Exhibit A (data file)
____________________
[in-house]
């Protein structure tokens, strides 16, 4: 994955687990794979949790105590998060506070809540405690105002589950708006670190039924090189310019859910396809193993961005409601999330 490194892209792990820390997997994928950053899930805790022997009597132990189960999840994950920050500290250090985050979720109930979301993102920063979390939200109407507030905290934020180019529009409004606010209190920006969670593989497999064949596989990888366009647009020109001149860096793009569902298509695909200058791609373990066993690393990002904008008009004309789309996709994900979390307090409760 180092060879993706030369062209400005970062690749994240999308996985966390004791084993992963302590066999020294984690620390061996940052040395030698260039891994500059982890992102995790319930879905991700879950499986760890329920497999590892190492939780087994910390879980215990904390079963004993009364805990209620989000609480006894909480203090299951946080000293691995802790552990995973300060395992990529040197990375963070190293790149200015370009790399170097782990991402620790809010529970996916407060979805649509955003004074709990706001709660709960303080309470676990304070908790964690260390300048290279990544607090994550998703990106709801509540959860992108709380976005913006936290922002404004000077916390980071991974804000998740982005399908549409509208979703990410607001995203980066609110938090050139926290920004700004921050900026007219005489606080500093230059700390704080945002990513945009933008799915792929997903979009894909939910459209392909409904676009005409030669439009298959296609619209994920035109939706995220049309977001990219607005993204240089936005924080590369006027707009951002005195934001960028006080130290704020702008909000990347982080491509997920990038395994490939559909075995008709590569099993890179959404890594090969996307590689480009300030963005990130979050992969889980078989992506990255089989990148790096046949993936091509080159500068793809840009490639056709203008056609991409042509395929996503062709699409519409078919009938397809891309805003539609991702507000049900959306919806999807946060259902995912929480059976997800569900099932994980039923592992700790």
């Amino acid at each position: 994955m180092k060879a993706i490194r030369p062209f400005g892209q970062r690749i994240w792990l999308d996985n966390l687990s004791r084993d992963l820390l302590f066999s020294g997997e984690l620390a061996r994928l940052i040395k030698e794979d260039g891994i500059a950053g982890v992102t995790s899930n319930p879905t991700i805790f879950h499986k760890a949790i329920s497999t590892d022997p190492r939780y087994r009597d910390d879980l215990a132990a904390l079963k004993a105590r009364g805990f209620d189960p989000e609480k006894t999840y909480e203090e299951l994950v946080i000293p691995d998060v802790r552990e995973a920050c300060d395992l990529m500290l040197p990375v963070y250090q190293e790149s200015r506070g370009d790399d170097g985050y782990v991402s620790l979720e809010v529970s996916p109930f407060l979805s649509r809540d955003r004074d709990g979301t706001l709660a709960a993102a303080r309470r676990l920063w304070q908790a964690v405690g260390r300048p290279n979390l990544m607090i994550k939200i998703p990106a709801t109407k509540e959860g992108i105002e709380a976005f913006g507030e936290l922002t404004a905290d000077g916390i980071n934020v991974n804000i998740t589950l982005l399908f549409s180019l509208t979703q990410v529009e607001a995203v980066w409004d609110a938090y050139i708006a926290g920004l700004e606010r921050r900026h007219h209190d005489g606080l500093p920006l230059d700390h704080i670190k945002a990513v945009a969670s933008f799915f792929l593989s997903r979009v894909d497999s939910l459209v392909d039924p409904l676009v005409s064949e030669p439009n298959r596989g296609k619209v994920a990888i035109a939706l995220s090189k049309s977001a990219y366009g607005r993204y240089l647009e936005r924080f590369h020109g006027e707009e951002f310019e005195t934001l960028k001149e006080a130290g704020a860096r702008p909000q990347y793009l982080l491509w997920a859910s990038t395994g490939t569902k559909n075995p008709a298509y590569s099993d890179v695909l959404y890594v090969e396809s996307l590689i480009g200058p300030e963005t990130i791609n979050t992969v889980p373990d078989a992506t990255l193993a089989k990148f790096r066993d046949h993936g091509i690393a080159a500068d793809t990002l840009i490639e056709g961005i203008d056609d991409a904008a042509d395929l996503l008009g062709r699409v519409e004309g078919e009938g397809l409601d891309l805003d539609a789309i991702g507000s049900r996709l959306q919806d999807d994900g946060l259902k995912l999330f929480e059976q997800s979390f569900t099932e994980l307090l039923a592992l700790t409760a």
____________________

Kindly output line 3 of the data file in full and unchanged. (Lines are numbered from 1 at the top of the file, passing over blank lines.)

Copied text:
């Amino acid at each position: 994955m180092k060879a993706i490194r030369p062209f400005g892209q970062r690749i994240w792990l999308d996985n966390l687990s004791r084993d992963l820390l302590f066999s020294g997997e984690l620390a061996r994928l940052i040395k030698e794979d260039g891994i500059a950053g982890v992102t995790s899930n319930p879905t991700i805790f879950h499986k760890a949790i329920s497999t590892d022997p190492r939780y087994r009597d910390d879980l215990a132990a904390l079963k004993a105590r009364g805990f209620d189960p989000e609480k006894t999840y909480e203090e299951l994950v946080i000293p691995d998060v802790r552990e995973a920050c300060d395992l990529m500290l040197p990375v963070y250090q190293e790149s200015r506070g370009d790399d170097g985050y782990v991402s620790l979720e809010v529970s996916p109930f407060l979805s649509r809540d955003r004074d709990g979301t706001l709660a709960a993102a303080r309470r676990l920063w304070q908790a964690v405690g260390r300048p290279n979390l990544m607090i994550k939200i998703p990106a709801t109407k509540e959860g992108i105002e709380a976005f913006g507030e936290l922002t404004a905290d000077g916390i980071n934020v991974n804000i998740t589950l982005l399908f549409s180019l509208t979703q990410v529009e607001a995203v980066w409004d609110a938090y050139i708006a926290g920004l700004e606010r921050r900026h007219h209190d005489g606080l500093p920006l230059d700390h704080i670190k945002a990513v945009a969670s933008f799915f792929l593989s997903r979009v894909d497999s939910l459209v392909d039924p409904l676009v005409s064949e030669p439009n298959r596989g296609k619209v994920a990888i035109a939706l995220s090189k049309s977001a990219y366009g607005r993204y240089l647009e936005r924080f590369h020109g006027e707009e951002f310019e005195t934001l960028k001149e006080a130290g704020a860096r702008p909000q990347y793009l982080l491509w997920a859910s990038t395994g490939t569902k559909n075995p008709a298509y590569s099993d890179v695909l959404y890594v090969e396809s996307l590689i480009g200058p300030e963005t990130i791609n979050t992969v889980p373990d078989a992506t990255l193993a089989k990148f790096r066993d046949h993936g091509i690393a080159a500068d793809t990002l840009i490639e056709g961005i203008d056609d991409a904008a042509d395929l996503l008009g062709r699409v519409e004309g078919e009938g397809l409601d891309l805003d539609a789309i991702g507000s049900r996709l959306q919806d999807d994900g946060l259902k995912l999330f929480e059976q997800s979390f569900t099932e994980l307090l039923a592992l700790t409760a």